In the Name + of Jesus. Amen. While all religious people worship, it doesn't follow that all worship is in the Spirit and truth. Worship can be false if it's directed at a false god or to the true God in a false way. Only worship that is interchangeable with faith in God's promises, that is on the receiving end of God's blessings in Jesus Christ, can rightly be called worship in the Spirit and truth. And the thing is, worship in the Spirit and truth doesn't seek to earn God's favor. It revels in the divine favor that is already ours. True worship is not our reaching up to God; it's God's reaching down to us through the priesthood of Jesus. It's God drawing us into His death and life most definitely through Baptism, Absolution, and the Lord's Supper.
The worship of the Church doesn't begin with us, but with the One who is worshipped. It doesn't focus on our faith, but rather on the Object of our faith: the crucified, risen, and reigning Christ. A people who begin worship only with, "We make our beginning in the Name of the Father..." miss the point completely. Just as Josiah does, the Church begins Her praise and thanks with God, who has caused His Salvation to dwell among us in His Word, Jesus Christ. This God delights to serve us with the gifts of His salvation, Word, water, bread, and wine, both today and forever because His reward is with Him, and His work before Him. In the Name of the Father and of the Son + and of the Holy Spirit. Amen.

The gifts are there each day The holy Word is read; God's children listen, hear, Receive and they are fed. Christ fills them with Himself, Blest words that give them life, Restoring and refreshing Them from this world's strife. (The Gifts Christ Freely Gives, LSB 602:4)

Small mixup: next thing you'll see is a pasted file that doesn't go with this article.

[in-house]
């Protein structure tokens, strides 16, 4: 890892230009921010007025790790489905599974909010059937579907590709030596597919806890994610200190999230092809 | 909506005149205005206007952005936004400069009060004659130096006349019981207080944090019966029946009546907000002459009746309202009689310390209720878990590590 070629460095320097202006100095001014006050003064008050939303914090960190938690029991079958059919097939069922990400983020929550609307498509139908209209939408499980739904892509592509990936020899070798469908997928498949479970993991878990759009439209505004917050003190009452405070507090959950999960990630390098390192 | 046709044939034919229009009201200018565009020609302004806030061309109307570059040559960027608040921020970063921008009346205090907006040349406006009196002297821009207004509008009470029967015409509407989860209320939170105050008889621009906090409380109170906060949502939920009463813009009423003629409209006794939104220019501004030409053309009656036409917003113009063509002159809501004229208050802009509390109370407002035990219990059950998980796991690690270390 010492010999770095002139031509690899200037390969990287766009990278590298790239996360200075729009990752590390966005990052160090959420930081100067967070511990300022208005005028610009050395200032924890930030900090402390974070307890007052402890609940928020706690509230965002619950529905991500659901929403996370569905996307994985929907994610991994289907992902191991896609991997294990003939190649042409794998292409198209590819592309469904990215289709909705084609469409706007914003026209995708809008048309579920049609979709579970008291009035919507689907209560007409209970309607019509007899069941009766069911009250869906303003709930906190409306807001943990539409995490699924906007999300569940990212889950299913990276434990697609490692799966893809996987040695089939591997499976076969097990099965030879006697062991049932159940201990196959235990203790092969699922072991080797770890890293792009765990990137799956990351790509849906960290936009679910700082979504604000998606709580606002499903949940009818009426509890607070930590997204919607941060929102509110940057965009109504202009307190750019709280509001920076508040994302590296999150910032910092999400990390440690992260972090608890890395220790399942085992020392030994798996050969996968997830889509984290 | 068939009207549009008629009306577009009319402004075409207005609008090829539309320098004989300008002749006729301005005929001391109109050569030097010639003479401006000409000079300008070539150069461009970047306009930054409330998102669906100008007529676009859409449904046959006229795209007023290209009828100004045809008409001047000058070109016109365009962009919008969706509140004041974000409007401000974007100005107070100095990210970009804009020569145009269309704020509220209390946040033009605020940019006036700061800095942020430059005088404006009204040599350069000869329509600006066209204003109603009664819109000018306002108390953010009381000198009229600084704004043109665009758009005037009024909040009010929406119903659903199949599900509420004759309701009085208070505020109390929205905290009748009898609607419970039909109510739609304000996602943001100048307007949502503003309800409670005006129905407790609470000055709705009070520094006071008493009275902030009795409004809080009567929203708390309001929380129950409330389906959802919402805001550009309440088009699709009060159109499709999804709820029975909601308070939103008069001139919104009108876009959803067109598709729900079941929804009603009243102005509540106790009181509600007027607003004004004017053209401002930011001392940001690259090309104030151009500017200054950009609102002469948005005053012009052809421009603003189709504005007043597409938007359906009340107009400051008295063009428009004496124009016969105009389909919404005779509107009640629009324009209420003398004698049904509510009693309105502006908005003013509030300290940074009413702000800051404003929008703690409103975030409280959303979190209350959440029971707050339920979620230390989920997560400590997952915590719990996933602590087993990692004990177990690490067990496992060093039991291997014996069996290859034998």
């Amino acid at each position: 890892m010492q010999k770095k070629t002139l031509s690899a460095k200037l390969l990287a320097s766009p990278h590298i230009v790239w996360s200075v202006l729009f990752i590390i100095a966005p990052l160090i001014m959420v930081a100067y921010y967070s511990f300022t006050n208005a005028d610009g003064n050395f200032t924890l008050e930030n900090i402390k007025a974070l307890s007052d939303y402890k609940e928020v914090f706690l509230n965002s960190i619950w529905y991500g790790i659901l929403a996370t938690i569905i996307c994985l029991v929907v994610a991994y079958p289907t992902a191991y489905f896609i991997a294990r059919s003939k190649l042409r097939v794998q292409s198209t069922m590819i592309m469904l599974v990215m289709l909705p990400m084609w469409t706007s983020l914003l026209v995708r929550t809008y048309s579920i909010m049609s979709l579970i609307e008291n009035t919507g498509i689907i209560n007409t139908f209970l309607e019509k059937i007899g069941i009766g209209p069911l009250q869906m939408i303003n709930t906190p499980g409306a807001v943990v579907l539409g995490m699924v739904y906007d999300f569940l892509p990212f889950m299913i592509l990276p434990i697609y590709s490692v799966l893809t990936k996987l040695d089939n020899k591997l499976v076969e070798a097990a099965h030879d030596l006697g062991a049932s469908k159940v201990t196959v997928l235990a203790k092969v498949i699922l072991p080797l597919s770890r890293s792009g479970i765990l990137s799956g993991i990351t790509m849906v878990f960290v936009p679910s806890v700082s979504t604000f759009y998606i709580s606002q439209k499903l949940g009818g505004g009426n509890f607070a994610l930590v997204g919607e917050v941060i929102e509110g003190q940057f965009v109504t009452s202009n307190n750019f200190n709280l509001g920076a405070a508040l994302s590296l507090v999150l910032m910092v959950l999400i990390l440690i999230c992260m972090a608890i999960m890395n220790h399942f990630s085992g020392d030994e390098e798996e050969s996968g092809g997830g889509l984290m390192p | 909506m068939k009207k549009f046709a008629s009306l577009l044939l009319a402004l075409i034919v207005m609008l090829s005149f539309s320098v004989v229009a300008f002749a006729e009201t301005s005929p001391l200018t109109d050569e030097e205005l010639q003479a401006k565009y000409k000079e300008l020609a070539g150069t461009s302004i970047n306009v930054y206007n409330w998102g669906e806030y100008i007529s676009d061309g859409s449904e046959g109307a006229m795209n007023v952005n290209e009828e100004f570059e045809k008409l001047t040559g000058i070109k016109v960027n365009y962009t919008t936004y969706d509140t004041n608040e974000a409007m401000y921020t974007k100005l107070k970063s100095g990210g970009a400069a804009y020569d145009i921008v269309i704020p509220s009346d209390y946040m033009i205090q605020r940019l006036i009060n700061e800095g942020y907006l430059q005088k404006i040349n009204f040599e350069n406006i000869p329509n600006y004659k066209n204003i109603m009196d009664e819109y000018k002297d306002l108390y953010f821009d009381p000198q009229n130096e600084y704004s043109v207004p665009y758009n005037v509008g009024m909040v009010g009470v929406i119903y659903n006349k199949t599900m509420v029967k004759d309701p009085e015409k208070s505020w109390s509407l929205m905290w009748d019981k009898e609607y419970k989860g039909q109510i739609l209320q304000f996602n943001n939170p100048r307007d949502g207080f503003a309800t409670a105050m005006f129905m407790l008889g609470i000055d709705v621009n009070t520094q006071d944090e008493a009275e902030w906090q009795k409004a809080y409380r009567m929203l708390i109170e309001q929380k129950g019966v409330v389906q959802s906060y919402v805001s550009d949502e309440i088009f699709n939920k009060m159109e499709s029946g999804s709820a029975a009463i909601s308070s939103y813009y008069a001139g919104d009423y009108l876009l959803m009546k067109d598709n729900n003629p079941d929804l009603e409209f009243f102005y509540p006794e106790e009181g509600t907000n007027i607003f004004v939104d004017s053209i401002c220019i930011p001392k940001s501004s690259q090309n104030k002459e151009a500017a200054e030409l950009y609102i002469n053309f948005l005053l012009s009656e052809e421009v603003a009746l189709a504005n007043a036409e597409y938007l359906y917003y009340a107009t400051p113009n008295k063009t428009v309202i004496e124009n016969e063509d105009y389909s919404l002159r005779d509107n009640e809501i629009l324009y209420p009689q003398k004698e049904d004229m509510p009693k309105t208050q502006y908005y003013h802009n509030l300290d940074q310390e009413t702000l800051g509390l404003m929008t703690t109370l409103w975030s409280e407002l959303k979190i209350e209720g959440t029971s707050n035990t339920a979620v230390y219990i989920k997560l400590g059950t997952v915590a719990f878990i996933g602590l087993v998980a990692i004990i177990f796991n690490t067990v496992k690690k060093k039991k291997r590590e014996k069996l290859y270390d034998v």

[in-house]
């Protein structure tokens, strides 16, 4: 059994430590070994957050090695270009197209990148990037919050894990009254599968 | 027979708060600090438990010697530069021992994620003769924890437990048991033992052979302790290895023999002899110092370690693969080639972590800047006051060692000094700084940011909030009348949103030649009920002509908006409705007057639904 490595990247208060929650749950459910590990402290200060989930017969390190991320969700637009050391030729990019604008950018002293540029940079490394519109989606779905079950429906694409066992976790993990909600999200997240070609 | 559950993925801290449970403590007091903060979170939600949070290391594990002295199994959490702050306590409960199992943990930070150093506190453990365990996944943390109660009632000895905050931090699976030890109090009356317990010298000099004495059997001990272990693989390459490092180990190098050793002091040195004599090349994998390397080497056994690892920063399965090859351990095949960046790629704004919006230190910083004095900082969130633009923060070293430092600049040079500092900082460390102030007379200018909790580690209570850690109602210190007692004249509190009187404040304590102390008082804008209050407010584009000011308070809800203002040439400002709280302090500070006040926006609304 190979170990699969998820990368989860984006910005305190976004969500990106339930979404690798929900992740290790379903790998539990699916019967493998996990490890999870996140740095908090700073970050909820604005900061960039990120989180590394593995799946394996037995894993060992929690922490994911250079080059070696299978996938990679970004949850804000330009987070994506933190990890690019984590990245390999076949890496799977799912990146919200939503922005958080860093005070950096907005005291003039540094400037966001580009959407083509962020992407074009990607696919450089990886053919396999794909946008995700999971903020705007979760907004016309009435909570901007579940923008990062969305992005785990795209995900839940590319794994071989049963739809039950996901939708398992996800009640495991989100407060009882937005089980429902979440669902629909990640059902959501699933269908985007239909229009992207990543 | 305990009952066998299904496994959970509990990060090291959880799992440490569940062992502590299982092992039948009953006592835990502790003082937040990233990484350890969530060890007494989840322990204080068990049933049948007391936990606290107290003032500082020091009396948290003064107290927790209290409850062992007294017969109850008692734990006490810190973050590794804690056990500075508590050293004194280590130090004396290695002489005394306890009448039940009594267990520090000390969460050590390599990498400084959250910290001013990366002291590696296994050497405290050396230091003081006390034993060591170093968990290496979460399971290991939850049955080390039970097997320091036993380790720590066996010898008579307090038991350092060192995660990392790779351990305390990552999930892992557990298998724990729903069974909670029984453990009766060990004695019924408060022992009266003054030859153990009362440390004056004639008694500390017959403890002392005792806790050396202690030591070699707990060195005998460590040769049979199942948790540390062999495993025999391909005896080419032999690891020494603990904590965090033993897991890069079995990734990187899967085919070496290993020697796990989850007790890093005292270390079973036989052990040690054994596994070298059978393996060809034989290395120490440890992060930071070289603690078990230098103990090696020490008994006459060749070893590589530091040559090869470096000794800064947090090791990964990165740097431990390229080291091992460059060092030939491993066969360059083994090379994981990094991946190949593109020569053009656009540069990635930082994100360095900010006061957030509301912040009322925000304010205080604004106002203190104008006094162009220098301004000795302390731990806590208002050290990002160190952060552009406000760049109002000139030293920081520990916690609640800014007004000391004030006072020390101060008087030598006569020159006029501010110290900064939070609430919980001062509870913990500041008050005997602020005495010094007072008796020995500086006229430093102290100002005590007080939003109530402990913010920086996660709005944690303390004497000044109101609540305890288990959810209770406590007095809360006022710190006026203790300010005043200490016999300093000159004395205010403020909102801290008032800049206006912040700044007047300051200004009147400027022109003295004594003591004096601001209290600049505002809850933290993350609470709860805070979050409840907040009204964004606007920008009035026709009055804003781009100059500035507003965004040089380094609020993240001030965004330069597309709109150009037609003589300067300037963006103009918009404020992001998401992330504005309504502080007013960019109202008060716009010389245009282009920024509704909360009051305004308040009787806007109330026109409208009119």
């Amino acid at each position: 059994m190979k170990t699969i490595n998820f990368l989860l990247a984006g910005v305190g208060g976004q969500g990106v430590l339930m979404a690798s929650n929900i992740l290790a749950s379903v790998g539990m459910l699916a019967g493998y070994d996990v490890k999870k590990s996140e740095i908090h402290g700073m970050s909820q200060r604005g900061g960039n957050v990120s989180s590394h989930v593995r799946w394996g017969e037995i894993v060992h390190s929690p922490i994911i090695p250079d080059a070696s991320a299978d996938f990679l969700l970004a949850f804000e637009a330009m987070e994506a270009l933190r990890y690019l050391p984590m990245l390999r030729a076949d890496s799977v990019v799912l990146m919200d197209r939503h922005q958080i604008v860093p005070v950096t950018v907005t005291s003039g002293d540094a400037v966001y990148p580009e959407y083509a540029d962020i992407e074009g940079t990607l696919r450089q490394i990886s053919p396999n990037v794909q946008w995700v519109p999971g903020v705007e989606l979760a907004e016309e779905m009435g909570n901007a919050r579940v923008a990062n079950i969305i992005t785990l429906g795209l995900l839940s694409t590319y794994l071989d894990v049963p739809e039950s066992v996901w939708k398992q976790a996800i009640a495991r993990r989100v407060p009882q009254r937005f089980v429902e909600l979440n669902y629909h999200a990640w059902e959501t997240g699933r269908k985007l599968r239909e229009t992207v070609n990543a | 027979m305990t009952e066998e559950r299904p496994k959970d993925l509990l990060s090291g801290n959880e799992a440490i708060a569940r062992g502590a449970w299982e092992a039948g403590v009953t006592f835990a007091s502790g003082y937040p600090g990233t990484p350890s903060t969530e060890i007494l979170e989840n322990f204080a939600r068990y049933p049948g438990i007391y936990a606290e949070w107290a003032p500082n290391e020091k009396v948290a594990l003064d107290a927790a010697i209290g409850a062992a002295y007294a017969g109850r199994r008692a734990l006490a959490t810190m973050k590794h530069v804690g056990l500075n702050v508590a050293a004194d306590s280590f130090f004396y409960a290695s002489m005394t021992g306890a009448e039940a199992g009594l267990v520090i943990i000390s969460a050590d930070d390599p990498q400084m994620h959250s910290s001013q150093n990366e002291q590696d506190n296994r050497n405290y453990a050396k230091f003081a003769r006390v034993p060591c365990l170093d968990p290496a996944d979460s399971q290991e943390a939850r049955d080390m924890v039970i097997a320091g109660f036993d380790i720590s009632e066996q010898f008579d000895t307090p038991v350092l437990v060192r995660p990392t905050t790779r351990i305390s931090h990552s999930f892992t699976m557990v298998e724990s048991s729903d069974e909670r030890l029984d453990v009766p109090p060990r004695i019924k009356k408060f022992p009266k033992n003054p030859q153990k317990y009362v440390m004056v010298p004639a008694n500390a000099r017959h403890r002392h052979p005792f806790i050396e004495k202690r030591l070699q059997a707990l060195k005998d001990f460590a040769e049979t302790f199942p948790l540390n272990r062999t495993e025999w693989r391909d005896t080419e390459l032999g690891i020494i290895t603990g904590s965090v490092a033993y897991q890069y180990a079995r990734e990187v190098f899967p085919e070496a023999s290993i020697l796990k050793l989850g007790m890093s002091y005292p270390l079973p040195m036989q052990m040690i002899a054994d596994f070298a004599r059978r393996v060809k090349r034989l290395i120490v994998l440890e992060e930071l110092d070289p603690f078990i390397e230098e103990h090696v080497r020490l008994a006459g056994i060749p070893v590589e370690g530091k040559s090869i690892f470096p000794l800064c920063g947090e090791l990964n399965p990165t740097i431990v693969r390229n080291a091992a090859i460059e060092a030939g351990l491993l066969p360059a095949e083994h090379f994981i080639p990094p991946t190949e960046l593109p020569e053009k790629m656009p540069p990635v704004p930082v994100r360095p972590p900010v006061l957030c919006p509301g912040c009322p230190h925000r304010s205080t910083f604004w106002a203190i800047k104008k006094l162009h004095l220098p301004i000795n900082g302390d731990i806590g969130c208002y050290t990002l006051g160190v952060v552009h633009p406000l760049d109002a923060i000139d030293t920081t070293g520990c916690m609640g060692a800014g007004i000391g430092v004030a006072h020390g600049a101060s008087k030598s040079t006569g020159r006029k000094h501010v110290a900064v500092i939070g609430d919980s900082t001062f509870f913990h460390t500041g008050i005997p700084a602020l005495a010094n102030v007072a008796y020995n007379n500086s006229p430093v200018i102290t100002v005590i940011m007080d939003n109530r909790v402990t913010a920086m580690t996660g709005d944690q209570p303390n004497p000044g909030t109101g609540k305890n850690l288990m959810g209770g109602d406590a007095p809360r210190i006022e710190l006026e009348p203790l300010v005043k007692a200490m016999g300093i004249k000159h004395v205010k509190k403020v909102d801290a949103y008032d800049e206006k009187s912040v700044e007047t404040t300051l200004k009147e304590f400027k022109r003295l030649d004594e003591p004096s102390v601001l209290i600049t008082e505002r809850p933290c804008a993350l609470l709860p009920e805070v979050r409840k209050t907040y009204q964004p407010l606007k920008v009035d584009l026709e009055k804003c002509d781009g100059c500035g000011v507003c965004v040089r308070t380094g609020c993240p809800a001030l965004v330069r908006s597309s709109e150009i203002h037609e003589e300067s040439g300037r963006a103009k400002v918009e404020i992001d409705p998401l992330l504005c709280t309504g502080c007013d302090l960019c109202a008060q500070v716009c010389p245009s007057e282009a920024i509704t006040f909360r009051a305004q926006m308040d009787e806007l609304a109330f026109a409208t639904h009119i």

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Holy Cross Day

Thu, 14 Sep 2017 00:00:00 -0400

Today's Reading: John 12:20-33

Daily Lectionary: 2 Chronicles 33:1-25; Colossians 1:24-2:7

Now is the time for judgment on this world; now the prince of this world will be driven out. And I, when I am lifted up from the earth, will draw all people to myself." He said this to show the kind of death he was going to die. (John 12:31-33)

In the Name + of Jesus. Amen. In the desert, the Israelites were struck down by fiery snakes, that they might repent and turn back to God. Many of the Israelites died. God then told Moses to place a fiery snake upon a pole and lift it high so that all who would look at the snake lifted up would surely live. In their sin, God saved them.

We have all sinned and fall short of the glory of God and deserve death and hell for our offenses toward God. Christ proclaims that He is the serpent that shall be lifted up for all nations to see. And so He was. Christ, who knew no sin, became sin for us so that we would not die, but rather we would live and live eternally!
As Christ predicted His death to His disciples, Christ points to the cross. Christ points to the pole that He would hang from, high above the earth. Christ points to the cross as the symbol of His own death. Christ points to His own death and glory so that by this death all nations would be drawn to Him. And so we have been and we are now called His Bride, His Church, and His Body. And as His Church, we continue to be fed with all the merits He won for us by being lifted up. He gives to us water, Body and Blood from His side. It is by this that we are forgiven, edified, and brought into eternal life. Praise be to the Lamb who was slain, whose blood set us free to be the people of God. In the Name + of Jesus. Amen.

Come to Calv'ry's holy mountain, Sinners, ruined by the fall; Here a pure and healing fountain Flows for you, for me, for all, In a full, perpetual tide, Opened when our Savior died. (Come to Calvary's Holy Mountain, LSB 435:1)



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Wednesday of the 13th Week after Trinity

Wed, 13 Sep 2017 00:00:00 -0400

Daily Lectionary: 2 Chronicles 32:1-22; Colossians 2:8-23